The ending is a bit lackluster, but if you've been reading Koontz, you know how that goes.
Are you a Dean Koontz fan? I myself am, although I was rather let down by Demon Seed. I'd say it's the only Koontz book that I have not particularly liked or enjoyed, personally it's only worthy of 2 stars in my opinion.
Oh yeah, I've read a lot by him (say 20ish books) and I have to agree this one was the worst. I guess it was some kind of an experiment and funnily enough this edition is the "improved" one, because apparently the first one was awful.
You made me check my list of Koontz books and the ratings I gave them, so I'll downgrade this to 3 stars.
For me 2.5 and under means the book is utter rubbish and I won't even bother finishing it most of the time, so it won't make it here. Talk about not using the whole scale - I guess I *should* rethink it.
5. Ender's Shadow by Orson Scott Card - 4.5 stars
I had no idea that Card could pull off telling the same story again from a different perspective so well. Of course, part of it is new, the "introduction" to Bean's history and pre-Battle School years. But it really takes off once he joins BS and the story that I remembered started to go on as seen through Bean's eyes. A bit over-analytic, but this is Card's style and after all Bean was the almost inhuman genius, the human brain with all of its potential unleashed through one small teeny tiny gene change.
At various points during my reading of this book I wanted to stop and pick up Ender's Game again and read them at the same time, because of the stuff I'd forgotten. I'm still very VERY tempted to read it again, but I might postpone it for after I finish the whole Shadow series.
This is clearly a favorite and it gets 4.5 stars because only Ender can get 5. And Bean is shorter, so there.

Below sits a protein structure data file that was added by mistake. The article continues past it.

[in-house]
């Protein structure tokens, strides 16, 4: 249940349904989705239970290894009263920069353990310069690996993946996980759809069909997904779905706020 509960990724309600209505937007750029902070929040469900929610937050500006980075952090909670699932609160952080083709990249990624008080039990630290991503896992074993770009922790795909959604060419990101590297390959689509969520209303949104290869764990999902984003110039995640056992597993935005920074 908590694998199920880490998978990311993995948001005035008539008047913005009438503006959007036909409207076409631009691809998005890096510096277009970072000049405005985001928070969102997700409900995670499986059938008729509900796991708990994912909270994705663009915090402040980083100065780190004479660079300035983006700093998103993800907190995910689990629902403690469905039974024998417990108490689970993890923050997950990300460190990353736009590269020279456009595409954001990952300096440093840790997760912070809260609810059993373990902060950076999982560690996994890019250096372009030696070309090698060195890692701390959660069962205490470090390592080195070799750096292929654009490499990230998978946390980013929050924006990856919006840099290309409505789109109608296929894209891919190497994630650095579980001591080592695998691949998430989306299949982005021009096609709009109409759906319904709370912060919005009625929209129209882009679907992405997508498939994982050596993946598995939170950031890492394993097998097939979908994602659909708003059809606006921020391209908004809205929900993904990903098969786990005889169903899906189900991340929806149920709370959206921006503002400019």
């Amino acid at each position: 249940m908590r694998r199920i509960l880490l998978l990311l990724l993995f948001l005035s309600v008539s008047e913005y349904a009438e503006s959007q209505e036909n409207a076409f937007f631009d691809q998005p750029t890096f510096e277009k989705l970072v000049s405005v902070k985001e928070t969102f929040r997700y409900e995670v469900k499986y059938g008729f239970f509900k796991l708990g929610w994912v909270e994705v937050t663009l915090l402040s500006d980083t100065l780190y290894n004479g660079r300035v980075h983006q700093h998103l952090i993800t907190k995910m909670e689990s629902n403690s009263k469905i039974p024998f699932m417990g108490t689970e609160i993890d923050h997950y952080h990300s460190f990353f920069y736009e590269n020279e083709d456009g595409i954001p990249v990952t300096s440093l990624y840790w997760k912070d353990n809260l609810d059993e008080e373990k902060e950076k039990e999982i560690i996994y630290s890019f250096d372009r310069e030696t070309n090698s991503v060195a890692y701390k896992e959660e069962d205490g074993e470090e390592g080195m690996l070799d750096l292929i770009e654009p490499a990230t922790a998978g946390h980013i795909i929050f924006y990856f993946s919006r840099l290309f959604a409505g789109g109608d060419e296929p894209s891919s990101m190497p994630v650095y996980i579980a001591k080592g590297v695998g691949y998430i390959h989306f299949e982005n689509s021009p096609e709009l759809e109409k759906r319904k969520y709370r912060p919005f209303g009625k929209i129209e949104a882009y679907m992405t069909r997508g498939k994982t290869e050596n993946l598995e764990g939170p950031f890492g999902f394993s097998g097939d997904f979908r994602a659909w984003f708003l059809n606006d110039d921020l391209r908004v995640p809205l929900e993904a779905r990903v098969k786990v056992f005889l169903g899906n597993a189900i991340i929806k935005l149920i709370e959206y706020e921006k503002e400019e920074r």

6. Ender's Game: Formic Wars: Burning Earth Marvel Comics - 2.5 stars
I'm not going to say Orson Scott Card wrote this, because he didn't. His name might be plastered there, but that's how far it actually goes. I expected too much from it and got a very weak story peppered with cliche after cliche after cliche. And to top that off it doesn't even finish the invasion, it ends with a massive cliffhanger - which will probably be continued in another series.
The artwork is very good, but if I'm ever reading it again, it'll be as a picture-book and nothing more.
I was going to buy the whole comic-book series based on Card's novels but now I have serious doubts. Maybe the ones that are based on the novels are better, as opposed to Formic Wars: Burning Earth for which they had to "write" (if you can even call it that) new material.
7. Shadow of the Hegemon by Orson Scott Card - 4 stars
More of the post-Formic Wars years on Earth, mostly about the grabs for power Russia, India and China are making while the Battle School graduates are shuffled around between them.
The main theme is the conflict between Achilles and Bean and Peter's rise to power.
It's a great book, packed with action and political intrigue, military planning and discussions about morality. A very good read, but I doubt I'll be coming back to it in the future (as I certainly will with Ender's Game, Speaker for the Dead, Ender in Exile).
8. The Midwich Cuckoos by John Wyndham - 4 stars
This is the second book by John Wyndham I've read and I must say I'm looking forward to reading his other works. I absolutely loved The Day of the Triffids and this book was as interesting, but maybe not as fluid. At some point it tends to blabber on using the voice of Zellaby (who is a very well developed character and full of surprises, up to the end) on various philosophical topics - which are interesting, but the tone I think is a bit outdated.
The book is fairly short, so all the developments during the 9 or so years that the Children have been in Midwich are presented quite fast. I loved the ending, which is by no means unpredictable, but the execution was so clean and well thought out that I was a bit surprised.
All in all, it is a science-fiction classic and a thought-provoking, engaging and fascinating read.
Thanks for bringing this book to my attention. I read The Day of the Triffids last year and really enjoyed it. I'd been wondering if any of his other books were worth a read. Now I've added this to my wish list.
9. The Demolished Man by Alfred Bester - 5 stars
"Eight, sir; seven, sir;
Six, sir; five, sir;
Four, sir; three, sir;
Two, sir; one!
Tenser, said the Tensor.
Tenser, said the Tensor.
And dissension have begun."
What an amazing book... I loved it! This is my second Alfred Bester read, I started with The Stars My Destination which is as good, maybe even a bit better. This easily puts him as one of my favorite authors ever.